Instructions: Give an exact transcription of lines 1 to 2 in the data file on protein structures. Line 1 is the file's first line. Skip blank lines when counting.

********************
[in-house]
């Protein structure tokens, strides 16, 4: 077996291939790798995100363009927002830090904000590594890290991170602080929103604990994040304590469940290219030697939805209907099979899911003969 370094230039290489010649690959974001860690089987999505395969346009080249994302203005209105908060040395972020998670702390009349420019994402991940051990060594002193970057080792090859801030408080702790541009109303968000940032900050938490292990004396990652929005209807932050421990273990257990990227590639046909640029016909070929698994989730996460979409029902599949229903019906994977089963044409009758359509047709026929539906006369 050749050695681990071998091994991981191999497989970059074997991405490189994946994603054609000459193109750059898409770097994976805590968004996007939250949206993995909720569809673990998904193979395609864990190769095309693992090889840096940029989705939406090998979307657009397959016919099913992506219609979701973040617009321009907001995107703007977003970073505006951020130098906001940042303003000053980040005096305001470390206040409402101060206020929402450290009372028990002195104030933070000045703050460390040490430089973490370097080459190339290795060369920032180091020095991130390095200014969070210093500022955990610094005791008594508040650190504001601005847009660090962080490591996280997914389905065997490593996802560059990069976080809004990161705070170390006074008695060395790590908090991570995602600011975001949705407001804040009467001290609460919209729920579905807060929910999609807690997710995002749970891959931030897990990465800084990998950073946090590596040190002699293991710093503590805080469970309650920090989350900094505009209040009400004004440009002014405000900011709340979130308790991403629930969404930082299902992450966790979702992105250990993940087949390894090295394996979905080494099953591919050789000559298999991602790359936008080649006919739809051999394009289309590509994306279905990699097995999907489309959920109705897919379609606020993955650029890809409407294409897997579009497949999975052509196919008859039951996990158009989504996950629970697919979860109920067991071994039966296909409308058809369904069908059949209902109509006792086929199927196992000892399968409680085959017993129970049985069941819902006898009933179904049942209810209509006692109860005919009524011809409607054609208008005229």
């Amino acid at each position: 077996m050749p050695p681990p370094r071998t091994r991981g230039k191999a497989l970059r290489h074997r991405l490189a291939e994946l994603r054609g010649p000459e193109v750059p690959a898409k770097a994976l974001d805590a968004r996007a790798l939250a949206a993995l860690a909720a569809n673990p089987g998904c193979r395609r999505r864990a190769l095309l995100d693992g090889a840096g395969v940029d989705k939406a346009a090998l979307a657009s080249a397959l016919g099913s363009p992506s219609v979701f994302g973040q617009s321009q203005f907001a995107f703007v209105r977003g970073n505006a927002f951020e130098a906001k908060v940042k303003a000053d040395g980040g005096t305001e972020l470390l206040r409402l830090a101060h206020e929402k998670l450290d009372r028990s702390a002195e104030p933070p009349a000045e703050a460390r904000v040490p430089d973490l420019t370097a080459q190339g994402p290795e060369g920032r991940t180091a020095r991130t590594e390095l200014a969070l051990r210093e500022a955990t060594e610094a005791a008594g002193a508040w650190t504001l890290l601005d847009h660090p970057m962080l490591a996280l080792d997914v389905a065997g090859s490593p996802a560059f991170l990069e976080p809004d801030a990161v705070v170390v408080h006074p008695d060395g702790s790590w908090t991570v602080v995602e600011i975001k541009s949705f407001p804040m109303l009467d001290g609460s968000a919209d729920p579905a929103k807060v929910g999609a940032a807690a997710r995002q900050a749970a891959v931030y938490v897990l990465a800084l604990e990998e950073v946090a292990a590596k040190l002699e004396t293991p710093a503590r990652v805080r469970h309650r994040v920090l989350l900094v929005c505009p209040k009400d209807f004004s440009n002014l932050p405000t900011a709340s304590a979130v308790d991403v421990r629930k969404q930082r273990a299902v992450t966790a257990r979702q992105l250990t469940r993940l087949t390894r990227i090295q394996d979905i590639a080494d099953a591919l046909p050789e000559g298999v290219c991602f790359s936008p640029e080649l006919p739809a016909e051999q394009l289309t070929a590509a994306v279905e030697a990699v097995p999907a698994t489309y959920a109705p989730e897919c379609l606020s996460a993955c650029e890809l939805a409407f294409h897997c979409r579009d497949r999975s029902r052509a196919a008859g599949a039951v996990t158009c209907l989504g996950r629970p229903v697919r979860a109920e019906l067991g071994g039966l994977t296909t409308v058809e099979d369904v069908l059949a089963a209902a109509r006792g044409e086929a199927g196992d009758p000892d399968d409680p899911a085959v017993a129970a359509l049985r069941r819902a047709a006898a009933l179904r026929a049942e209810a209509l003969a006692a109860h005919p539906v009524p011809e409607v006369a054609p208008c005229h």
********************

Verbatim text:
[in-house]
């Protein structure tokens, strides 16, 4: 077996291939790798995100363009927002830090904000590594890290991170602080929103604990994040304590469940290219030697939805209907099979899911003969 370094230039290489010649690959974001860690089987999505395969346009080249994302203005209105908060040395972020998670702390009349420019994402991940051990060594002193970057080792090859801030408080702790541009109303968000940032900050938490292990004396990652929005209807932050421990273990257990990227590639046909640029016909070929698994989730996460979409029902599949229903019906994977089963044409009758359509047709026929539906006369 050749050695681990071998091994991981191999497989970059074997991405490189994946994603054609000459193109750059898409770097994976805590968004996007939250949206993995909720569809673990998904193979395609864990190769095309693992090889840096940029989705939406090998979307657009397959016919099913992506219609979701973040617009321009907001995107703007977003970073505006951020130098906001940042303003000053980040005096305001470390206040409402101060206020929402450290009372028990002195104030933070000045703050460390040490430089973490370097080459190339290795060369920032180091020095991130390095200014969070210093500022955990610094005791008594508040650190504001601005847009660090962080490591996280997914389905065997490593996802560059990069976080809004990161705070170390006074008695060395790590908090991570995602600011975001949705407001804040009467001290609460919209729920579905807060929910999609807690997710995002749970891959931030897990990465800084990998950073946090590596040190002699293991710093503590805080469970309650920090989350900094505009209040009400004004440009002014405000900011709340979130308790991403629930969404930082299902992450966790979702992105250990993940087949390894090295394996979905080494099953591919050789000559298999991602790359936008080649006919739809051999394009289309590509994306279905990699097995999907489309959920109705897919379609606020993955650029890809409407294409897997579009497949999975052509196919008859039951996990158009989504996950629970697919979860109920067991071994039966296909409308058809369904069908059949209902109509006792086929199927196992000892399968409680085959017993129970049985069941819902006898009933179904049942209810209509006692109860005919009524011809409607054609208008005229």